However, even the little food that someone eats should be received with prayer, and he should condemn himself mentally as unworthy of any food or consolation. He should likewise pay no attention to others who out of some current requirement or need receive some comfort in this regard, so that he might not desire comfort for himself, and in general he should not think that the repose of the body is an easy thing for the soul.

Once, when I was still in the community, I went to visit one of the elders--for there were many great elders there--and I found that the brother who was serving him took food together with him. Seeing this I told him separately, "Do you not know brother, that these elders who, as you see, eat and make certain condescensions for themselves according to their needs, are like people who have acquired storehouses; and after working for a long time, they have stored therein what they have earned until they have filled them. Once they have filled and sealed the storehouses, they begin again to work now for their own expenses, and they collect another thousand gold-pieces so that they will have something to use in time of need, preserving what they have set aside in the storehouses. So also these elders, after working a long time, have gathered in their youth treasure for themselves, and having sealed it up, they have worked a little longer, to have something in the time of their old age and infirmity to take from, and preserve what they have gathered as a treasure trove. But we have not even acquired the storehouse itself. What shall we have to spend?" Wherefore we should, as I have said, when taking food out of bodily necessity, condemn ourselves and consider ourselves unworthy of any consolation and even of the monastic life itself, and we should not take food without restrain, so that it will not be to our condemnation.

We have said this concerning restraint of the belly. However we must not limit our temperance to food, but refrain also from every other sin. Just as we fast with our stomachs, we should fast also from every other sin; just as we fast with the belly, we should fast also with the tongue, restraining it from slander, from lying, idle-talking, from belittlement, from anger, and in a word, from every sin that is performed by the tongue. We must likewise fast with the eyes, that is, not look at vain things, not give freedom to our eyes, not look at anyone shamelessly and without fear. The hands and feet should also be constrained from every evil deed. Having fasted, as St. Basil the Great says, by a favorable fast, removing ourselves from all the sins of all of our senses, we shall attain to the holy day of the Resurrection, having become as we have said, new, pure and worthy of Communion of the Holy Mysteries. But first let us go out and meet our Lord Jesus Christ Who comes to suffer, and with olive and palm branches let us receive Him sitting upon the foal of a donkey, entering the Holy City of Jerusalem.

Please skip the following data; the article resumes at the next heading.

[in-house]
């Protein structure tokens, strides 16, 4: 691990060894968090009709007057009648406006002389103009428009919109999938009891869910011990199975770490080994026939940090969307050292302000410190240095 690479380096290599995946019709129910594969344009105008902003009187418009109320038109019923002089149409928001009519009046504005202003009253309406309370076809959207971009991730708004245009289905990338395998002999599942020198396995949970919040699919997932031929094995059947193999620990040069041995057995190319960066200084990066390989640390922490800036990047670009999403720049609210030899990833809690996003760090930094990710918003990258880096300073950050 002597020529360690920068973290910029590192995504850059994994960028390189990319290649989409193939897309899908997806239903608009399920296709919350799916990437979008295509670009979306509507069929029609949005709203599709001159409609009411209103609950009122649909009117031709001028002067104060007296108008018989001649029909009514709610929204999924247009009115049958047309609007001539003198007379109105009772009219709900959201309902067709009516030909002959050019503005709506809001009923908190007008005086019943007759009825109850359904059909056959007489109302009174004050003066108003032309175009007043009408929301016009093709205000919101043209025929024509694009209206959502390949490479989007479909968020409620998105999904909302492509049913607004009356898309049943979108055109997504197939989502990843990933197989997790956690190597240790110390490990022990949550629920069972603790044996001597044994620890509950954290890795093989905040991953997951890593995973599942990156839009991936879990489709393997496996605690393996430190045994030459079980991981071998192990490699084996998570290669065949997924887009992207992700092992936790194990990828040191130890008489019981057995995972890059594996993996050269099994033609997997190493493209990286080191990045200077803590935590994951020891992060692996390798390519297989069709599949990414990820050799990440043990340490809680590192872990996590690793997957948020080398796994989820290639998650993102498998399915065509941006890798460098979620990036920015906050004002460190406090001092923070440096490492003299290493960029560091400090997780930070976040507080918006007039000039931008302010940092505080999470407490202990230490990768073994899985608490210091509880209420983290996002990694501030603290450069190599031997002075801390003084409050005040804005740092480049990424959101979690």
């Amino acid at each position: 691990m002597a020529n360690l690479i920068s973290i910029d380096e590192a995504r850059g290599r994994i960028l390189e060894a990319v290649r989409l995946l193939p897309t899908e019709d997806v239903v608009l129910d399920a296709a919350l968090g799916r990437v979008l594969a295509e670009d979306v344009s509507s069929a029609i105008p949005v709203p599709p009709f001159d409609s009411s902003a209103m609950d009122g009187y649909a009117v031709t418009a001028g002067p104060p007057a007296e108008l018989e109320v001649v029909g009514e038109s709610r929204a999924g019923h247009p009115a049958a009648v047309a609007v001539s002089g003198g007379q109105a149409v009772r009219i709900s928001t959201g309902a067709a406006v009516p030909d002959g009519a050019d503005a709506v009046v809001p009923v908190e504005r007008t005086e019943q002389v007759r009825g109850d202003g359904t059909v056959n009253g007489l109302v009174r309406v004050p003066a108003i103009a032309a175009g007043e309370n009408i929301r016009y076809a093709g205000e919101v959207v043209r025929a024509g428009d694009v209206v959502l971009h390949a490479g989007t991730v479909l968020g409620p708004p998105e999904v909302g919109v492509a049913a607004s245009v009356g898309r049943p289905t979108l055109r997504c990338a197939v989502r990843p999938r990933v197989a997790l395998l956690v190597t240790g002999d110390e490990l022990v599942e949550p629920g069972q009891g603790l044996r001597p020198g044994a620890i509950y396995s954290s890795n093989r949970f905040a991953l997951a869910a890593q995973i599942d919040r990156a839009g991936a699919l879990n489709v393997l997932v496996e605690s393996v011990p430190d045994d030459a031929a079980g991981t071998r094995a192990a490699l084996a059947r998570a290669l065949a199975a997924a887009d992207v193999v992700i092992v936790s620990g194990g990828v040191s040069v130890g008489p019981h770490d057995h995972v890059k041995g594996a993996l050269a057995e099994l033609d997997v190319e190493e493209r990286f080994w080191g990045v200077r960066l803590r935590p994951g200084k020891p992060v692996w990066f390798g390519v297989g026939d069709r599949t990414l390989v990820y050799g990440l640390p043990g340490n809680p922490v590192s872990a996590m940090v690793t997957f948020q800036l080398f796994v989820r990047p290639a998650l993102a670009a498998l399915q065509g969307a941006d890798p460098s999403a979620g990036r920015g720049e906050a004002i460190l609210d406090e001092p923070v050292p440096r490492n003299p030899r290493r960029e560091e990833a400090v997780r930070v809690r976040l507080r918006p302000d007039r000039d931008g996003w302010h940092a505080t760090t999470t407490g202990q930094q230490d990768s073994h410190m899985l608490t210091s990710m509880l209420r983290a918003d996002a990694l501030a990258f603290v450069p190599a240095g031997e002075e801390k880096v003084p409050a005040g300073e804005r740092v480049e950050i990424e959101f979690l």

Why did the Lord sit upon a foal? He sat upon a foal so that He as the Word of God might subdue and convert our souls--which as the Prophet says are like irrational and unthinking animals--to His Divinity. What does it signify that He is met with palm and olive branches? When someone goes to battle with his enemy and returns victorious, all his subjects greet him as victor with palm branches, for palm branches are a symbol of victory. Likewise when a man suffers offense from another and wishes to appeal to a someone who can defend him, he brings him olive branches, crying out and entreating for mercy and aid, for olive branches are a symbol of mercy. Therefore we meet our Master Christ with palm branches for He is Victor, for He has conquered our enemy; and with olive branches asking of Him mercy, entreating that just as He has conquered for us, so we might conquer through Him--that we might be bearers of the sign of victory not only for the sake of the victory He has won for us, but also for the victory we have won through Him, by the prayers of all the saints. For to Him is due every glory, honor and worship unto the ages. Amen.

Abba Dorotheos

21 / 04 / 2013

    2015-03-01
    05:27
    tom allen:
    This was very helpful!